What’s Scarier Than Cap And Trade? A Renewable Electricity Standard

Posted on Wed 09/15/2010 by


By Nicolas Loris

For the past year, the phrase “cap and trade” was as taboo as using Lord Voldemort’s name in J. K. Rowling’s Harry Potter series. Wizards scared of the Dark Lord referred to Voldemort as “He-Who-Must-Not-Be-Named.” For those hoping to pass cap and trade, it became “The-Energy-Policy-That-Will-Create-Jobs.”

But opponents correctly labeled cap and trade a significant tax, and the bill died in the Senate. In fact, congressional votes on cap and trade are a major talking point on campaign ads—ads that vilify Members who voted for the Waxman–Markey cap-and trade-bill last year. Cap and trade has dim hopes of revival, and as a result, politicians are turning to a plan that could actually pass: a renewable electricity standard (RES).

An RES mandates that a certain percentage of our nation’s electricity production come from wind, solar, biomass, and other government-picked renewable energies. What makes it scarier than cap and trade is that it has cap-and-trade-sized costs and bipartisan support. In a September 12 Politico op-ed, Governors Chet Culver of Iowa and Don Carcieri of Rhode Island, leaders of the bipartisan Governors’ Wind Energy Coalition, stressed the need for a federally mandated RES:

Governors from California and Oregon to Minnesota and Maine agree that among the best ways to address these issues is to harness the economic and environmental benefits of domestic renewable electricity production. The way to do that is by passing a strong Renewable Electricity Standard—to ensure rapid growth of the nation’s wind and other renewable electricity sources. We are today sending a letter to Senate leadership, urging the prompt adoption of a strong national RES.

A strong RES must be the cornerstone of our nation’s new clean energy economy. It won’t mean just wind farms in Iowa or off the coast of Rhode Island—though it would expand job opportunities in both our states. The RES remains the most economically efficient way to create opportunity all over the country and throughout the supply-chain in energy manufacturing; new project construction and associated transmission, and continuing operation and maintenance of these facilities.

The truth of the matter is that if wind energy could compete in the market and provide consumers with cheap electricity, it wouldn’t need a mandate that forces production. Though the source of wind and solar energy is free, power delivered from these sources is very expensive. The flow of wind is erratic and uncertain, which means that the power generated from wind is as well. Further, location choices for fossil and nuclear-fueled power plants have much greater latitude than those for wind turbines, which, like hydropower plants, must be located where the natural resource is best suited—not necessarily close to where the power is used.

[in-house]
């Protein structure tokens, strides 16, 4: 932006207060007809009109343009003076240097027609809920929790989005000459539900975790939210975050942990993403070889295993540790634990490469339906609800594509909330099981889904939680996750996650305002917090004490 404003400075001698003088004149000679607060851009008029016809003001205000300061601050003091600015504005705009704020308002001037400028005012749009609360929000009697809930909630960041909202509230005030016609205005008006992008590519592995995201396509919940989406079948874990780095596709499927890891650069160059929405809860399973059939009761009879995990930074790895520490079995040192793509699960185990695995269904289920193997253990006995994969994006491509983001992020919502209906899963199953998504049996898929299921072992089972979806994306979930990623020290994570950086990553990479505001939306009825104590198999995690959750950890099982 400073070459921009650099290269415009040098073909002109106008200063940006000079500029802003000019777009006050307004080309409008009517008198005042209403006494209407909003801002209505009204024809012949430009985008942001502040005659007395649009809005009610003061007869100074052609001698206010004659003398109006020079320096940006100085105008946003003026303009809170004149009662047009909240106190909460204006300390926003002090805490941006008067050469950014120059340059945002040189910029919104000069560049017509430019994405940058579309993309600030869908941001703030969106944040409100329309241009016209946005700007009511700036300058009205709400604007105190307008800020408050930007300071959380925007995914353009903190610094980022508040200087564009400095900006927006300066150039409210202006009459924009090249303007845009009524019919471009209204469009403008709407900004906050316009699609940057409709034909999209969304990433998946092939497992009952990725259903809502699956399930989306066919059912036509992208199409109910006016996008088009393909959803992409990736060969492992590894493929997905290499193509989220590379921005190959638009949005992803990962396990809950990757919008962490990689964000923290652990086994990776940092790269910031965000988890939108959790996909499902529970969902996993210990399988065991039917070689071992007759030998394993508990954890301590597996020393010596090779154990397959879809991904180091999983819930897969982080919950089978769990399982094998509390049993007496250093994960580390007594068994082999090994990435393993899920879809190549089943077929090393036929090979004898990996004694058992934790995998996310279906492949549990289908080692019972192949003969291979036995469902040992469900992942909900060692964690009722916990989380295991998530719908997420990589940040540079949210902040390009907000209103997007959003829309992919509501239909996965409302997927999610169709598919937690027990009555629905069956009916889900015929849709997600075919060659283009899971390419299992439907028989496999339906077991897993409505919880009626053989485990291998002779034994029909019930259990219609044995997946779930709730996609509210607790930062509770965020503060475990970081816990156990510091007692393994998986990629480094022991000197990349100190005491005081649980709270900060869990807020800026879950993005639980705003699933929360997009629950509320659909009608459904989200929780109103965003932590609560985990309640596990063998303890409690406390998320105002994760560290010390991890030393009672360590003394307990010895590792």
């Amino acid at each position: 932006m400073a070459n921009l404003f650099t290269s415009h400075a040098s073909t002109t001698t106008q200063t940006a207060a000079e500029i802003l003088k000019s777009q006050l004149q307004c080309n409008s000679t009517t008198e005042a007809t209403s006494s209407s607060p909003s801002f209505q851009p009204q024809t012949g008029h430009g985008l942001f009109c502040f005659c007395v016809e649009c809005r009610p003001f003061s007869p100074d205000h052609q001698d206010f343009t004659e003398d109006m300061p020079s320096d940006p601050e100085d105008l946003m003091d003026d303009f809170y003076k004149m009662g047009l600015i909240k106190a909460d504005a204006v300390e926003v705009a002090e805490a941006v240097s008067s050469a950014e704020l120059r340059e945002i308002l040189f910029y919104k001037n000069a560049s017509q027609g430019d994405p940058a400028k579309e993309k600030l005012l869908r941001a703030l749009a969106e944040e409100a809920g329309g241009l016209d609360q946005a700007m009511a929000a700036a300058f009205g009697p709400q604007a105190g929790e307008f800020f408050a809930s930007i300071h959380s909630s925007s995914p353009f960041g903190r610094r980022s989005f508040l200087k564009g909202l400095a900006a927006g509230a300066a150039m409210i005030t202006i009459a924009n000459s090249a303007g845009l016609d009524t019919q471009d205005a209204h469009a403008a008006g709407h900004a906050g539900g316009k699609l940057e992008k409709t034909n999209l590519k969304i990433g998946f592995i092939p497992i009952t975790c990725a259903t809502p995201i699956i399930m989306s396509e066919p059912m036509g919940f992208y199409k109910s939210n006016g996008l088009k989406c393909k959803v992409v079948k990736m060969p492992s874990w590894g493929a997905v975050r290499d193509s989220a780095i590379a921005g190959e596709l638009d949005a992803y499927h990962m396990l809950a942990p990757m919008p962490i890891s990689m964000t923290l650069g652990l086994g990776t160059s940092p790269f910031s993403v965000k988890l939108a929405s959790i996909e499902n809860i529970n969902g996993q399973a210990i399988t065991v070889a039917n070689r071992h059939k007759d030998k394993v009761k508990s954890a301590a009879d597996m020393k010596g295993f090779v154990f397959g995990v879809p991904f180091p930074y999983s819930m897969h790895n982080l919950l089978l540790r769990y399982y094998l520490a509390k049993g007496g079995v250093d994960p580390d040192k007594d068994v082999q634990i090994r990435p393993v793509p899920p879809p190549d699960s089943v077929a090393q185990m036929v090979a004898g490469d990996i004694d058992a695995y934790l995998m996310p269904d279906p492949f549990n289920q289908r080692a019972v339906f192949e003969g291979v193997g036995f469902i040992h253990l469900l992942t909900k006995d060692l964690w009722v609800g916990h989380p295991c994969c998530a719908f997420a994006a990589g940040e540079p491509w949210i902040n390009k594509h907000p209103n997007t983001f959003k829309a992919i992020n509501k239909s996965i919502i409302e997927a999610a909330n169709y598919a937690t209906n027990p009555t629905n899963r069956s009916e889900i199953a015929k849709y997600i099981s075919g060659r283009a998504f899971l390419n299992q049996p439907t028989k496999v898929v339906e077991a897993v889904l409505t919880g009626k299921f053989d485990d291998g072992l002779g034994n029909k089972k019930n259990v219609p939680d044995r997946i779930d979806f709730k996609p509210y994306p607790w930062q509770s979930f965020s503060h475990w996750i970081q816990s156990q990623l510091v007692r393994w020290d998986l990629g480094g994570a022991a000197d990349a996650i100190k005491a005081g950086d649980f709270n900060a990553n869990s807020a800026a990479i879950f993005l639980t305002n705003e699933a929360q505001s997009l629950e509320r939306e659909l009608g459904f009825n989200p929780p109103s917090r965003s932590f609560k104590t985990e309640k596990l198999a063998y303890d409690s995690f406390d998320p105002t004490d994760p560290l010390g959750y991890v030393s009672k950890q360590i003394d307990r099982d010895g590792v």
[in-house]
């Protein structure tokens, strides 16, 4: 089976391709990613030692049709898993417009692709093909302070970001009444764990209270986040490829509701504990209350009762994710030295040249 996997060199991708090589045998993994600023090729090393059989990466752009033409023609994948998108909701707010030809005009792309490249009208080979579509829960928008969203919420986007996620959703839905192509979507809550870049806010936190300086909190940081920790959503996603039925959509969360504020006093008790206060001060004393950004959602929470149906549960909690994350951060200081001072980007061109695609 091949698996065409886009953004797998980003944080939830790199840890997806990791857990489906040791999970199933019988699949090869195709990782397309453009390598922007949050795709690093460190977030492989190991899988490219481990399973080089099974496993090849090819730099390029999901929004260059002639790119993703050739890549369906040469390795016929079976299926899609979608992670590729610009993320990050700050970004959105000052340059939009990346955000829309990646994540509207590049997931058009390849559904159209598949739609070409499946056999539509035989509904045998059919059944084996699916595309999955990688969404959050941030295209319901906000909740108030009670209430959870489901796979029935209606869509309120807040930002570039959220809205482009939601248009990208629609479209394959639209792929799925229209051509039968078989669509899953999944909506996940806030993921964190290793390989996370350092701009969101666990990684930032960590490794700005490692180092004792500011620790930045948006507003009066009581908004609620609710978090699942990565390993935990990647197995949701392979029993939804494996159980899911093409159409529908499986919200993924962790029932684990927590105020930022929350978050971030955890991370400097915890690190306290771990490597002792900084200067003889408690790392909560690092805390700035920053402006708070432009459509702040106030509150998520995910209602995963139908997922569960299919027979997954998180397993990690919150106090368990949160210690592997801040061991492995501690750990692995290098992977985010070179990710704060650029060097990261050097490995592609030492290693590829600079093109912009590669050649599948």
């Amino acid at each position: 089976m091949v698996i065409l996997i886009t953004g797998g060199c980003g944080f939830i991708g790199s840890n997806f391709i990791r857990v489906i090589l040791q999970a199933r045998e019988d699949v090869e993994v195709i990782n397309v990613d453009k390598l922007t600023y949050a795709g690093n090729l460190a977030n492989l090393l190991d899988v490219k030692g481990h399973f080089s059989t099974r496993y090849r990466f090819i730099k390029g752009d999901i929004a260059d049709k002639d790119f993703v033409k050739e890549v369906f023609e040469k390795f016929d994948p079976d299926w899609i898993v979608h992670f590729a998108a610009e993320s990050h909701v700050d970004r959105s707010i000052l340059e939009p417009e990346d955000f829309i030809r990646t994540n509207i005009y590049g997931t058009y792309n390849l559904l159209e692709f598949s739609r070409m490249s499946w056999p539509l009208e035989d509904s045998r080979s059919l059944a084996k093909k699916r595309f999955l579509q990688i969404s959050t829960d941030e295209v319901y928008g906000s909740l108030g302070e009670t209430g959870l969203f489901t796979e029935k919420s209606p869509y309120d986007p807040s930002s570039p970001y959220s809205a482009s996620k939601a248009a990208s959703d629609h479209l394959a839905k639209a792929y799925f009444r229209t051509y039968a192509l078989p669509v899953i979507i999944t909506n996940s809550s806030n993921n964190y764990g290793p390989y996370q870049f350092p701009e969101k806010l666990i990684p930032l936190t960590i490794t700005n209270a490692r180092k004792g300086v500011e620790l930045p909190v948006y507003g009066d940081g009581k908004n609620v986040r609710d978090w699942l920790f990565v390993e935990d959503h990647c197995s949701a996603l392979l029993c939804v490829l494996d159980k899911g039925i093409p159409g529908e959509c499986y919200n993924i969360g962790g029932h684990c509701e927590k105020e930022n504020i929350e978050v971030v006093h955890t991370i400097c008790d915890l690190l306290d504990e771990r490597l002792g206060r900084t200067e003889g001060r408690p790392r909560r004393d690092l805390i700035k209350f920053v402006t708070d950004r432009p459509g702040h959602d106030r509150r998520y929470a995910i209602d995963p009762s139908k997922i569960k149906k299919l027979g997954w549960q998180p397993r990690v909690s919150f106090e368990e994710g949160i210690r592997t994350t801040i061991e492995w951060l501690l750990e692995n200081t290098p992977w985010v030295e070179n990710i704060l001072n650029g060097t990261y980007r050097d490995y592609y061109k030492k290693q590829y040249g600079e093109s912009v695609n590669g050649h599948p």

Higher electricity prices have rippling effects throughout the economy. More expensive electric bills force businesses to make production cuts and reduce labor. According to a new Heritage Foundation study, if Congress implemented a 22.5 percent RES by 2025, household electricity prices would jump 36 percent and industry prices by 60 percent by 2035. There would be 1 million fewer people working on average with the RES in effect than if there were no RES. And as the mandated level of renewable use rises over time, so do the losses imposed on the economy. Summing up the impacts for 2012–2035 yields a total loss of $5.2 trillion in GDP.

Calling an RES the boost the American economy needs is a farce. George Mason economist Russ Roberts wrote a criticism of stimulus spending in general that applies here:

When the economy is broken, why would you think an increase in spending would get it going? Why would it have any impact other than an immediate short-term impact limited to the people who receive the money? Why would it get the whole economy going again? Think of having a lot of wet wood and trying to get it going by lighting newspaper as kindling. There’s a fire for a while, while the newspaper is burning. But once the newspaper is consumed, the wood hasn’t caught. Even burning a lot more newspaper (bigger stimulus package) isn’t going to get the wood dry enough to catch fire.

Subsidies, mandates, and special preferences for uncompetitive sources of energy are worse than burning newspaper. Because these policies kill more jobs than they create, the fire will never be as big as it could be.

Nicolas Loris is a Research Assistant at The Heritage Foundation’s Roe Institute for Economic Policy Studies. Loris studies energy, environment and regulation issues such as the economic impacts of climate change legislation, a free market approach to nuclear energy and the effects of environmental policy on energy prices and the economy.

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